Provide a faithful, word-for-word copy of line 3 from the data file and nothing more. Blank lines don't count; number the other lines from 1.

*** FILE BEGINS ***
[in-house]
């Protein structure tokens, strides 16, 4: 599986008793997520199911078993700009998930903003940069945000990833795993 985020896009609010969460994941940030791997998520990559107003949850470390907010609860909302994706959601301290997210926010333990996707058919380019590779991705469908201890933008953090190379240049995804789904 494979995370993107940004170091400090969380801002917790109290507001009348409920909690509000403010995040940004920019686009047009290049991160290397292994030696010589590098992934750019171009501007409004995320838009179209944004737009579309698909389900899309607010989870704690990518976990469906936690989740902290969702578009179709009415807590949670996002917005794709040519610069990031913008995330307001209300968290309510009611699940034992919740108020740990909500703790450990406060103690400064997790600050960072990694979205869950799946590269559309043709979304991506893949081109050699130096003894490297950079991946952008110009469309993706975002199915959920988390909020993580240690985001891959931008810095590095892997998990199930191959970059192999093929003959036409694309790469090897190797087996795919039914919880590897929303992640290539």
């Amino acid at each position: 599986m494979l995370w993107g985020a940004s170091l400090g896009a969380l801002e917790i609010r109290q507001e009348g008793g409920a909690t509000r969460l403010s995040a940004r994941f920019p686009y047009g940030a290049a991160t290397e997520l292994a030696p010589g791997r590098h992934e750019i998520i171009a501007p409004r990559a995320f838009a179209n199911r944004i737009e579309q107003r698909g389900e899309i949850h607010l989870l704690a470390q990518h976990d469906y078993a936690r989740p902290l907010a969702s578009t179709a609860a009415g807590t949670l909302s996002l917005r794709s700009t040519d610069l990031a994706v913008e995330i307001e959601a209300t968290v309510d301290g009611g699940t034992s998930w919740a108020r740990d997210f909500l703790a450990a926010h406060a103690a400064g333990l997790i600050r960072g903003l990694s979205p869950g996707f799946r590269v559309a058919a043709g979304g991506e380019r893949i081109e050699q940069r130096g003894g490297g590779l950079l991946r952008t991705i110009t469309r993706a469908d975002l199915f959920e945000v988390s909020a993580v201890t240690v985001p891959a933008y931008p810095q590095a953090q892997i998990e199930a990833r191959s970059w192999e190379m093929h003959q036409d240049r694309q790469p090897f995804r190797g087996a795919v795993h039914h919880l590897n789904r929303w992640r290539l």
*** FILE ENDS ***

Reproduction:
């Amino acid at each position: 599986m494979l995370w993107g985020a940004s170091l400090g896009a969380l801002e917790i609010r109290q507001e009348g008793g409920a909690t509000r969460l403010s995040a940004r994941f920019p686009y047009g940030a290049a991160t290397e997520l292994a030696p010589g791997r590098h992934e750019i998520i171009a501007p409004r990559a995320f838009a179209n199911r944004i737009e579309q107003r698909g389900e899309i949850h607010l989870l704690a470390q990518h976990d469906y078993a936690r989740p902290l907010a969702s578009t179709a609860a009415g807590t949670l909302s996002l917005r794709s700009t040519d610069l990031a994706v913008e995330i307001e959601a209300t968290v309510d301290g009611g699940t034992s998930w919740a108020r740990d997210f909500l703790a450990a926010h406060a103690a400064g333990l997790i600050r960072g903003l990694s979205p869950g996707f799946r590269v559309a058919a043709g979304g991506e380019r893949i081109e050699q940069r130096g003894g490297g590779l950079l991946r952008t991705i110009t469309r993706a469908d975002l199915f959920e945000v988390s909020a993580v201890t240690v985001p891959a933008y931008p810095q590095a953090q892997i998990e199930a990833r191959s970059w192999e190379m093929h003959q036409d240049r694309q790469p090897f995804r190797g087996a795919v795993h039914h919880l590897n789904r929303w992640r290539l």